Now, I’m sure someone became alarmed when I said my aversion to homosexuality was rational.  Rational is defined as “based on or in accordance with reason or logic.”  My reasoning stems from my religious beliefs, which teach that homosexual actions are immoral.  My logic is simple: homosexual acts cannot perpetuate families (they cannot produce children).


According to the NOAD, hypocrisy is defined as “the practice of claiming to have moral standards or beliefs to which one’s own behavior does not conform; pretense.”  The irony here is that all too often users of this word make themselves demonstrators of this word also.  We all need to check ourselves to ensure we don’t exemplify the very behavior we condemn.  It is far better to hold our tongues, listen, and remain calm than to immediately lash out against those who offend us, be they friends, acquaintances, or strangers.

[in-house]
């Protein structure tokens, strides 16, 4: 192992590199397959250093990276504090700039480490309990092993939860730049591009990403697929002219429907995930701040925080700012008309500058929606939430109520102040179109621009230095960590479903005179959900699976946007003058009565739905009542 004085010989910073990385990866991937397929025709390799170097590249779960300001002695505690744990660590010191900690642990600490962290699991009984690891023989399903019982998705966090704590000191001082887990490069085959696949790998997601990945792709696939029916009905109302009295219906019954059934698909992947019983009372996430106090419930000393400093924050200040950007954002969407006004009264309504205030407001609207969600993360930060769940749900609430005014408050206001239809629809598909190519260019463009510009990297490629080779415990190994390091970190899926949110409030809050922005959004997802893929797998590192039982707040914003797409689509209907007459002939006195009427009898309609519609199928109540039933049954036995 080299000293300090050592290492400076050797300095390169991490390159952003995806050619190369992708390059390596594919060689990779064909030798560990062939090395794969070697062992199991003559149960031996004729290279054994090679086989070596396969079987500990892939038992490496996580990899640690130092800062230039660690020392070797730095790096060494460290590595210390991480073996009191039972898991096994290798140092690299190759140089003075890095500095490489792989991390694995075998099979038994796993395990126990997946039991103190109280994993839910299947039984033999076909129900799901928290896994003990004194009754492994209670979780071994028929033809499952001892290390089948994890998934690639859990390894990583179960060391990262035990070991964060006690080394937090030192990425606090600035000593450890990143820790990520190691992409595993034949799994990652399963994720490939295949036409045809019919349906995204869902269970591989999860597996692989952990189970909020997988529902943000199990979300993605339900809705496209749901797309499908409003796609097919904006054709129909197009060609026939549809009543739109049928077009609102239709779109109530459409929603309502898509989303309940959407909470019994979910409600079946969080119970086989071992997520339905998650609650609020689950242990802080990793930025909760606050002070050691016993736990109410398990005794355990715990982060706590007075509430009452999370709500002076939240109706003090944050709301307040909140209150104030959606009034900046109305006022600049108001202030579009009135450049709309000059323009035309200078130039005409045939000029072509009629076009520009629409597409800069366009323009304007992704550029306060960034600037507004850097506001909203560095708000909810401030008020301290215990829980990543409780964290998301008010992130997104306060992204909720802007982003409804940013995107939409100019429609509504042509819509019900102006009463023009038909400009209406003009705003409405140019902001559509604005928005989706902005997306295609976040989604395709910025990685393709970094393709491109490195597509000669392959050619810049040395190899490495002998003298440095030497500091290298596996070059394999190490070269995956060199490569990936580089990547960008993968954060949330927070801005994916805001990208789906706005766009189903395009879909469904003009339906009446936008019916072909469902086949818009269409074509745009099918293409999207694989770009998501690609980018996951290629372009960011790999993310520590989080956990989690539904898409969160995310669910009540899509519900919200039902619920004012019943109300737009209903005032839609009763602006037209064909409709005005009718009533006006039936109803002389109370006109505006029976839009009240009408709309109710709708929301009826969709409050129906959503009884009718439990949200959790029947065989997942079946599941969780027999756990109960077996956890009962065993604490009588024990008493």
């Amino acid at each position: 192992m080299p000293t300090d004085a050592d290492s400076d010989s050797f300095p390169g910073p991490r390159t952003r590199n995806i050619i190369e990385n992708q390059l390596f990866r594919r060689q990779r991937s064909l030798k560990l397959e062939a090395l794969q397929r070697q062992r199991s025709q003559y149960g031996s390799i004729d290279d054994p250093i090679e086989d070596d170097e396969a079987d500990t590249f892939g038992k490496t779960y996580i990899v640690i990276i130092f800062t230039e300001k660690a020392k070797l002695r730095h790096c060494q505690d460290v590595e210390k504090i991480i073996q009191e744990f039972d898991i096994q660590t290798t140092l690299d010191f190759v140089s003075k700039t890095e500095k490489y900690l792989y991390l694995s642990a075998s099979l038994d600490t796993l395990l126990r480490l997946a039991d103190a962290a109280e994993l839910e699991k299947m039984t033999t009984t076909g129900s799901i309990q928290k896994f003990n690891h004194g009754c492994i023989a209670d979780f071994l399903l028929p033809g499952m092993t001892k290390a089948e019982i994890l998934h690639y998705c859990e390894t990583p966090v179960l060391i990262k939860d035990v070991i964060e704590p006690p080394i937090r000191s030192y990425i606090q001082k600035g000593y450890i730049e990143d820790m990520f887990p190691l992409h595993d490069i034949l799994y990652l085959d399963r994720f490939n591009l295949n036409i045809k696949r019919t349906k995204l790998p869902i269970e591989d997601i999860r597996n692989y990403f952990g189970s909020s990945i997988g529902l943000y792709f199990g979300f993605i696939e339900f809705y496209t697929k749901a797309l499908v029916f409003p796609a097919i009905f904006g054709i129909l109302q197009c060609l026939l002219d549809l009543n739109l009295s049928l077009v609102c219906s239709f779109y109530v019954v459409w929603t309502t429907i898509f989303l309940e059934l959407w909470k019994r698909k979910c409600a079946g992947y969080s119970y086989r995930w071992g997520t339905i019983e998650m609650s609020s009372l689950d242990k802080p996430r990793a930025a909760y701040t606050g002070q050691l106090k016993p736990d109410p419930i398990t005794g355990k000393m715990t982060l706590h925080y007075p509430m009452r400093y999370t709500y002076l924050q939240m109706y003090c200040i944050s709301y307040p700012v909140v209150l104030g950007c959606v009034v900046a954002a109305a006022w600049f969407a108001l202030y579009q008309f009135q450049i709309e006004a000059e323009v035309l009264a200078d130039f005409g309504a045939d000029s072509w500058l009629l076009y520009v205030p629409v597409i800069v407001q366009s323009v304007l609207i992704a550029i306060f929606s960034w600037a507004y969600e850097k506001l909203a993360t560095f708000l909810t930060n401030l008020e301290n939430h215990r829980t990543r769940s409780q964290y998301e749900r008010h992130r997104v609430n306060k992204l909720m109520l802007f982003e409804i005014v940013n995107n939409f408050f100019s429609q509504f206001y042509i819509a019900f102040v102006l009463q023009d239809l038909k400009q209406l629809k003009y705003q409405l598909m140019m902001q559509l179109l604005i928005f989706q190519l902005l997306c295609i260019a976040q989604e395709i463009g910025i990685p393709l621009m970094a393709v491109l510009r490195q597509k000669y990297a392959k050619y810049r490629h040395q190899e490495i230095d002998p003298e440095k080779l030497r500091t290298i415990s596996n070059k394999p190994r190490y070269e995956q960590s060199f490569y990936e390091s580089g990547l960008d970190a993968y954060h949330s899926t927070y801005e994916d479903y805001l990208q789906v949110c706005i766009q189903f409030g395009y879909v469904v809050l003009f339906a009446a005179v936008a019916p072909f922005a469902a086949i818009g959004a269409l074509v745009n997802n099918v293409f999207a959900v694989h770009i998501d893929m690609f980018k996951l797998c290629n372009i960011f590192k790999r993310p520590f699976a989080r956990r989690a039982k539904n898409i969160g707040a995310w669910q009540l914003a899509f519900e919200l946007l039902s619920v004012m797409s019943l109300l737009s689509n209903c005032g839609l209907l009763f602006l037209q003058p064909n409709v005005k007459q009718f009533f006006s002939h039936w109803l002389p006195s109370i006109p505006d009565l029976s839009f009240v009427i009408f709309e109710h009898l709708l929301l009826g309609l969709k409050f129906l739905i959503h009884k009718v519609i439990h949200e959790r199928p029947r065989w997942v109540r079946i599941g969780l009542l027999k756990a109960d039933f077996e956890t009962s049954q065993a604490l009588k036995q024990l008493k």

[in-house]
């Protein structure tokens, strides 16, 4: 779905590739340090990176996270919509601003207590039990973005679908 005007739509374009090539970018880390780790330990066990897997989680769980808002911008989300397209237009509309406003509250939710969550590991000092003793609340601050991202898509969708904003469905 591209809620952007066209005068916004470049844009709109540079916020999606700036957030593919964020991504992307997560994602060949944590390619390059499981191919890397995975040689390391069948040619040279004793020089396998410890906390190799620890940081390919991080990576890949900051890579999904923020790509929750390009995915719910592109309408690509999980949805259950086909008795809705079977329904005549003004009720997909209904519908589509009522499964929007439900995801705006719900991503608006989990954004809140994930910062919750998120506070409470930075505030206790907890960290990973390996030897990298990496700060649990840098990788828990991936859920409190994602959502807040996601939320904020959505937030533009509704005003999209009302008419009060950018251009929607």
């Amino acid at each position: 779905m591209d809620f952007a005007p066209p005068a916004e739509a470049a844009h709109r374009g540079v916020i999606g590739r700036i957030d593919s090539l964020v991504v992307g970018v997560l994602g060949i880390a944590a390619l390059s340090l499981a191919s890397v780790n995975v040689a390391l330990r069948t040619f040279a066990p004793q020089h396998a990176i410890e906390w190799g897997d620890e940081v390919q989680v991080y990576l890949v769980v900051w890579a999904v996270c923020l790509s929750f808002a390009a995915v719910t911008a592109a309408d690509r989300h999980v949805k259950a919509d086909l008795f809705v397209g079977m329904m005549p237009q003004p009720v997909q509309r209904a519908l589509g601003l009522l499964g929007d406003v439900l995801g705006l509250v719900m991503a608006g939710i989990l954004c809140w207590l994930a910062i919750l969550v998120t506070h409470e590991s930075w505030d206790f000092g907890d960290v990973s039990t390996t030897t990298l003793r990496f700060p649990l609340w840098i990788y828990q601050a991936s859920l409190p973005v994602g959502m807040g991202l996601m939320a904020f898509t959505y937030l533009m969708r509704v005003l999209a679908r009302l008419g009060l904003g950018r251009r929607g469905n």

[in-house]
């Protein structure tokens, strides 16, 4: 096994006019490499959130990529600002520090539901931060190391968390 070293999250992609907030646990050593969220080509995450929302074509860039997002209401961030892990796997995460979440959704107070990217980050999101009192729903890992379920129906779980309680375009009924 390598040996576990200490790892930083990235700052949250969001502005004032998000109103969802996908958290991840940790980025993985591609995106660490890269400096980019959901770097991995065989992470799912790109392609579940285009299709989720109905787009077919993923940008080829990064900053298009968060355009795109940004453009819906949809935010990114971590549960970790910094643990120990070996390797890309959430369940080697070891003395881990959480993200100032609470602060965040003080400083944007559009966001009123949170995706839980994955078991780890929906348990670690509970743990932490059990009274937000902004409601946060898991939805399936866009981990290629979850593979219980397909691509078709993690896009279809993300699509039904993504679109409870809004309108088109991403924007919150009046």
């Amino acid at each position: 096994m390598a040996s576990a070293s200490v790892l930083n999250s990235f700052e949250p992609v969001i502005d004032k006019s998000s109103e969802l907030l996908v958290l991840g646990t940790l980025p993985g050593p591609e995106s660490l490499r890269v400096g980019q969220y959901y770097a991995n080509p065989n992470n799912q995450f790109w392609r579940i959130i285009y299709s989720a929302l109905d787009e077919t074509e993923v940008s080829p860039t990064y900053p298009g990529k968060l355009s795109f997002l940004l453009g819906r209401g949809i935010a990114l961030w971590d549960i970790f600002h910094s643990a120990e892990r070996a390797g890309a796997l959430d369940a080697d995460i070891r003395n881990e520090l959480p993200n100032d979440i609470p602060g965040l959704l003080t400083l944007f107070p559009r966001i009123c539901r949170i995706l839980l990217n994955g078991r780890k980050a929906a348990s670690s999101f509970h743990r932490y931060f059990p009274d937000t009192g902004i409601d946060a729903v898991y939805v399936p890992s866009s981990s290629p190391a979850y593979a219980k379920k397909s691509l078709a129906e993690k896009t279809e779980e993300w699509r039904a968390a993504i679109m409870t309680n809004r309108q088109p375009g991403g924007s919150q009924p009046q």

The NOAD defines bigotry as “intolerance toward those who hold different opinions from oneself.”  I find it especially urgent to note two things: having differing opinions, even strong opinions, does not immediately define a bigot, and quite often those who are quick to call others bigots quickly become hypocrites.

The term is generally used with an intended negative connotation.

I would recommend using all previously defined words sparingly.

Perhaps it would help to clarify what it means to tolerate: “allow the existence, occurrence, or practice of (something that one does not necessarily like or agree with) without interference.”  There is still some ambiguity here, as quite a few things could be deemed “interference,” although I scarcely think having a different opinion should be entitled as such.  However, here we may mistake tolerance as being the ultimate virtue of humanity.  Quite wrong.  Tolerance, when taken too far, may become a vice.